The grand Boboli Gardens are one of my favorite places in Florence, but they can be crowded. I like to start directly behind the Palazzo Pitti and climb to the top of the gardens. This section includes the Porcelein Museum and a small formal garden that overlooks the countryside just behind Florence. There I can enjoy moments of peace with beautiful views of typical Tuscan hills and olive trees. Entrance to the Museum of Ceramics is included in the ticket to the Boboli Gardens and is worth a short visit.
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The Boboli Gardens in Florence are famous for beautiful classical sculptures, sweeping vistas and the mysterious Grotto. Yet there remain many surprises to be found, even in this garden that daily bustles with thousands of cheerful tourists.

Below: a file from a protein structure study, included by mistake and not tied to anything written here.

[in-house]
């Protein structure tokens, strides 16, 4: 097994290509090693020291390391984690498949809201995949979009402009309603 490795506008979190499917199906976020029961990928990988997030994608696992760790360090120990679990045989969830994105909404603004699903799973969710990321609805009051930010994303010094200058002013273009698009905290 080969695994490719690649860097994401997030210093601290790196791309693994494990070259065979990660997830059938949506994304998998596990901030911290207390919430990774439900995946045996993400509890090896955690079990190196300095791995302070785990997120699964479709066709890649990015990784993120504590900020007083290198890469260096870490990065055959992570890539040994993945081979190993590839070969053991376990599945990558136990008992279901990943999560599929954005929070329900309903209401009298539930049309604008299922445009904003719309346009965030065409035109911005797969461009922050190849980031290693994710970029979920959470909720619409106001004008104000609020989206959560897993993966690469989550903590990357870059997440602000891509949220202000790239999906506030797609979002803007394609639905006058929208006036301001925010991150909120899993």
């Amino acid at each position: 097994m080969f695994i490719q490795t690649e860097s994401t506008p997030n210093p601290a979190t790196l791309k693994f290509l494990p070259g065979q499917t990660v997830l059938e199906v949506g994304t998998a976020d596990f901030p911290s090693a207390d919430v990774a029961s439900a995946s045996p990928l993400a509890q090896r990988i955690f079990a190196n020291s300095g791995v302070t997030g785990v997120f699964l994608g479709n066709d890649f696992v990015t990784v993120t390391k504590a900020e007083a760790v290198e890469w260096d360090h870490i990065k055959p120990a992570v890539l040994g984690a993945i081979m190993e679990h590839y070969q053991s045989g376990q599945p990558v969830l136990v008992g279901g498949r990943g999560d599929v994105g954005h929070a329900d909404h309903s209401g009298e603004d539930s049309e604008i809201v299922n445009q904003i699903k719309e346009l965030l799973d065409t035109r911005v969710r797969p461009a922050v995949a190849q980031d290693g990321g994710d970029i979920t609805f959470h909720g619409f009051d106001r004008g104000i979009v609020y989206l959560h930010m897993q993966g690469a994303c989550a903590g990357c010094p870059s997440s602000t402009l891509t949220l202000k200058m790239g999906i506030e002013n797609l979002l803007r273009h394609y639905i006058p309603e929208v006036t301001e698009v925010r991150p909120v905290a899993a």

This year, record summer heat on the gravel walkways behind the grand Pitti Palace radiated right through my thin sandals. Seeking a cool drink and relief from the midday sun, I headed towards a shady lane with a solitary water fountain. Startled to find these bronze faces gazing back at me, I slurped up the cool water and imagined the hands that sculpted this bowl and the mischievous soul that conceived the elegant, elongated heads emerging through the splattering crystal. Did the artist have a spiritual message for us, or just grin with ornery delight at the prospect of surprising the weary souls who, for the next several centuries, would bend over their creation to relieve their thirst?